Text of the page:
It is evident from the results in the present study that the mean tick intensity and the mean tick abundance differed between the two animal hosts (cattle and goats), which concur with previous studies [20,21]. The variations in infestation intensity and abundance could be due to a matter of feeding behavior differences between cattle and goats, as goats are browsers [21]. The observed high tick intensity in cattle as compared to goats may also be linked with the body surface area, host genetics, and small number of goats in our study [20]. However, limited information is available about ticks’ prevalence in small ruminants in Tanzania.
Most of the ticks in this study infested the sites with shorter hair and thinner skin [22]. The high tick infestations on these sites could be ascribed to the fact that ticks prefer warm, moist, and hidden sites with a good vascular supply and thin skin [23].
Six species have been confirmed based on mitochondrion16S rRNA analysis, including R. microplus, R. evertsi, H. rufipes, H. truncatum, H. marginatum, and H. turanicum. The evolutionary tree generated in the present study recorded several clusters of mitochondrial16S rRNA gene sequences, indicating divergence of gene sequences of hard ticks present in this wildlife-livestock interface ecosystem. Clusters of similar sequences represent species/subspecies clearly separated from other clusters (species/subspecies).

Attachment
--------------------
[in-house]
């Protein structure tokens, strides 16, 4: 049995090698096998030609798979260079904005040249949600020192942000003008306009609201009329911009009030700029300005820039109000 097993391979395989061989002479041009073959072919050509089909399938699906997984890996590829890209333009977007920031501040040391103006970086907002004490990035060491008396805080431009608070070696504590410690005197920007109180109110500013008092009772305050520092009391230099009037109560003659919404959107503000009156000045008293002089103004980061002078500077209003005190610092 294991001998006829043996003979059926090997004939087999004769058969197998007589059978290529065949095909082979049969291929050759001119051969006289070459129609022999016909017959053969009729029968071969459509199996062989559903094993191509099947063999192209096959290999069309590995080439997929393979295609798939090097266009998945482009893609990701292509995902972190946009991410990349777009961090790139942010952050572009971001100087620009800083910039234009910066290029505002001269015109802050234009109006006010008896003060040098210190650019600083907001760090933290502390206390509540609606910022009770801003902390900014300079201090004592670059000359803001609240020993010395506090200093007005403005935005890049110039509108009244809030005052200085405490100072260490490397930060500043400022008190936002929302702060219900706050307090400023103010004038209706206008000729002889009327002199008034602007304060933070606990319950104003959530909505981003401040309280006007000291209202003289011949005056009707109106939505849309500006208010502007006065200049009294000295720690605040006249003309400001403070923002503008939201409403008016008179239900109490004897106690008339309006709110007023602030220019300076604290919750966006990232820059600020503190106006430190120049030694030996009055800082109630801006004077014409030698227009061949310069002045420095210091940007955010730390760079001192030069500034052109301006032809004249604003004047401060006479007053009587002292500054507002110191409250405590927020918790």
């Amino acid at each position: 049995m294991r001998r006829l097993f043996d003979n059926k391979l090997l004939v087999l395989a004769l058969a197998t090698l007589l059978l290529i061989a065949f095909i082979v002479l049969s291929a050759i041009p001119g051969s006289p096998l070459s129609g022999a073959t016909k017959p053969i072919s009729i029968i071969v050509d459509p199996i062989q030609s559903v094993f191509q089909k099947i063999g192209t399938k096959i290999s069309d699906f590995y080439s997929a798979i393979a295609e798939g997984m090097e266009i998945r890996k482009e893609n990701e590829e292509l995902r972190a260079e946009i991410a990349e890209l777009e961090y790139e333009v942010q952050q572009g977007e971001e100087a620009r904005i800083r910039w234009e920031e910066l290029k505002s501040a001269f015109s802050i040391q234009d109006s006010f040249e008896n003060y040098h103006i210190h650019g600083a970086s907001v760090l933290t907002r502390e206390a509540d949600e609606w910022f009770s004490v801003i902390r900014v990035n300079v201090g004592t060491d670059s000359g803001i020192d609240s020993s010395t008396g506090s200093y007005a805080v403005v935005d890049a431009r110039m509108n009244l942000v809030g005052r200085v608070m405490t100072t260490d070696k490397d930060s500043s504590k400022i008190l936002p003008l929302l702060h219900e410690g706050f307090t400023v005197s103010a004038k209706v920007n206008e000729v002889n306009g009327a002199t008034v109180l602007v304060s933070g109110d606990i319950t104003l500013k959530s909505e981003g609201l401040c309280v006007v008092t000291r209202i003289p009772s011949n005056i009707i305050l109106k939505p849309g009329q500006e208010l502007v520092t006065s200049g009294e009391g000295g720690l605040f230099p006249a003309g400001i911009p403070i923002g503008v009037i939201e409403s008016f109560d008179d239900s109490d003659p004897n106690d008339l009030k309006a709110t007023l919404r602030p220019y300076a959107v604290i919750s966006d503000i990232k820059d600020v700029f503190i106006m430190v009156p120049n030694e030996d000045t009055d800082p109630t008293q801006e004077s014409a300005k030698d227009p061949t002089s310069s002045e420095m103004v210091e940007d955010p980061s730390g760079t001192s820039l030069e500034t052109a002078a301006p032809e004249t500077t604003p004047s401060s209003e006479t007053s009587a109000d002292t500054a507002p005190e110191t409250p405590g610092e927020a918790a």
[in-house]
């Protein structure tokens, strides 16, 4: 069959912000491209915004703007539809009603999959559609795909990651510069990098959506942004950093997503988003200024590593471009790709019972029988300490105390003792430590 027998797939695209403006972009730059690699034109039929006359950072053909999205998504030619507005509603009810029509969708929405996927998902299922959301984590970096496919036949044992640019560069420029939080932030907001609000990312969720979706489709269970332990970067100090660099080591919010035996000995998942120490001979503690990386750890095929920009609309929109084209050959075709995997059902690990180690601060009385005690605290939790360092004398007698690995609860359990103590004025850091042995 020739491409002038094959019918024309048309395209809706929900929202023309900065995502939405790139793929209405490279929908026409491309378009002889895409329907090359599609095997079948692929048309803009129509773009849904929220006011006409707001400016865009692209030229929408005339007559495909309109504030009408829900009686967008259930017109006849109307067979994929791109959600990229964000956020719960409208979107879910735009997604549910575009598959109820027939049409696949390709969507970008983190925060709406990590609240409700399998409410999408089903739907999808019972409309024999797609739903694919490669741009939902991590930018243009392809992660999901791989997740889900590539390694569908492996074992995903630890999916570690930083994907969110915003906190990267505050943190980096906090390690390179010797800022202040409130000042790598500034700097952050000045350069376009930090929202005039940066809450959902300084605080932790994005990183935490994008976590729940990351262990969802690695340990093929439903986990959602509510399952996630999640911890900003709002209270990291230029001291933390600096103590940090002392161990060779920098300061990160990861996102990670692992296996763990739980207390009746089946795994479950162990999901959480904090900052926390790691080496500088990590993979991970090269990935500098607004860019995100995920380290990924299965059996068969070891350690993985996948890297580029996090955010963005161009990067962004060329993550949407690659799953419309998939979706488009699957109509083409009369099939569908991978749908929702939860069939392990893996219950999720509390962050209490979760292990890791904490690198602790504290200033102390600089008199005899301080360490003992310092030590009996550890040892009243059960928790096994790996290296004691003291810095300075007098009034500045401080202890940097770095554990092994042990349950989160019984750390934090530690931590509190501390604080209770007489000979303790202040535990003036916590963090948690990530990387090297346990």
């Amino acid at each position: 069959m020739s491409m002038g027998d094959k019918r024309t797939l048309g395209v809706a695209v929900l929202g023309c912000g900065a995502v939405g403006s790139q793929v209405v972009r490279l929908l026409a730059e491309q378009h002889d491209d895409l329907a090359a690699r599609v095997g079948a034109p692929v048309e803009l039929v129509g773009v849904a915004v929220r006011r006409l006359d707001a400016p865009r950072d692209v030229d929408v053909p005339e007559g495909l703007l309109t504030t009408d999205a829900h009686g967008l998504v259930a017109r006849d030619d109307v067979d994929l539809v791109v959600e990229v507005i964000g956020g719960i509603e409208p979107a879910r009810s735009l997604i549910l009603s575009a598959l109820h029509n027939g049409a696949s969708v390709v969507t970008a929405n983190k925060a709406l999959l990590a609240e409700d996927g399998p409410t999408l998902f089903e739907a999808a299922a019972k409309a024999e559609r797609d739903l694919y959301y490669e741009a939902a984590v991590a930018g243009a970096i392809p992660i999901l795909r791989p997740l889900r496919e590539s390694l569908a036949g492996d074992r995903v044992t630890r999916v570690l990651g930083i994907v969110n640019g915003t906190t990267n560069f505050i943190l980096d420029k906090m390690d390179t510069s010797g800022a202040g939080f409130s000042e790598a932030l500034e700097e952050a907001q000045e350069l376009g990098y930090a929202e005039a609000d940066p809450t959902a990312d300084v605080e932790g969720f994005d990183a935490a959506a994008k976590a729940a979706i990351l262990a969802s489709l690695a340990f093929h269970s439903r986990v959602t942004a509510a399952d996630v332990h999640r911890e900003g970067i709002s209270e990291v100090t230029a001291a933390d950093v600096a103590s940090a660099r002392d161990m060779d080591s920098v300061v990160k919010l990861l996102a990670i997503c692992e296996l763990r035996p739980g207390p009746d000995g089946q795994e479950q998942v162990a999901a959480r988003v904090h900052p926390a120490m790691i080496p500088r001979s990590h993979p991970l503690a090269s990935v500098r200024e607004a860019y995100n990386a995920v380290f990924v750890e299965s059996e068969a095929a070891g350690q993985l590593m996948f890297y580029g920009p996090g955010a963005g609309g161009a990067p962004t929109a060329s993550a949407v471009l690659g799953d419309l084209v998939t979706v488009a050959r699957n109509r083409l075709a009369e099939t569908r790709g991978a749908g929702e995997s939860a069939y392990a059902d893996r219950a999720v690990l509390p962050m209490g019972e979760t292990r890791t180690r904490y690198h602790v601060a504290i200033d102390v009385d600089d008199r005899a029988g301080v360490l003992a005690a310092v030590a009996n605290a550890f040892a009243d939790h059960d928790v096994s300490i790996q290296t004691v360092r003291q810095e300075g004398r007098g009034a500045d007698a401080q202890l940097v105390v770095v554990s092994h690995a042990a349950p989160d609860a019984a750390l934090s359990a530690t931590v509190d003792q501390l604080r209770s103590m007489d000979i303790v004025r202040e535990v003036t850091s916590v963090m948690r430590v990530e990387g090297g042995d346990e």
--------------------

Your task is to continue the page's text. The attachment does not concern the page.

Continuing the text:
R. microplus was one among the tick species recorded in the present study. The finding of the R. microplus in the study region is in accordance with those of a local study conducted on Singida and Mbeya region of Tanzania [6], where the authors recorded high prevalence of R. microplus. The rapid expansion of R. microplus Tanzania is likely attributable to the shorter life-cycle and higher egg production capacity [24]. This phenomenon has recently been reported in several other African countries, including South Africa and Ivory Coast [25,26,27]. Moreover, the ability of R. microplus to develop resistance to most available acaricides might also have favored its expansion at the expense of more susceptible species [28]. According to Walker et al., 2003 [5], this species is widespread in tropical and subtropical regions and is considered to be the most important tick infesting livestock in the world. The higher prevalence of this species in the study area is of great interest because it is known to be a good vector of highly pathogenic Babesia bigemina and Babesia bovis, causing bovine babesiosis [29]. In addition, this species in terms of control management is well-known to be resistant to numerous pyrethroid and organophosphate compounds [30]. This species is also a vector of Anaplasma marginale, which causes anaplasmosis in cattle [31].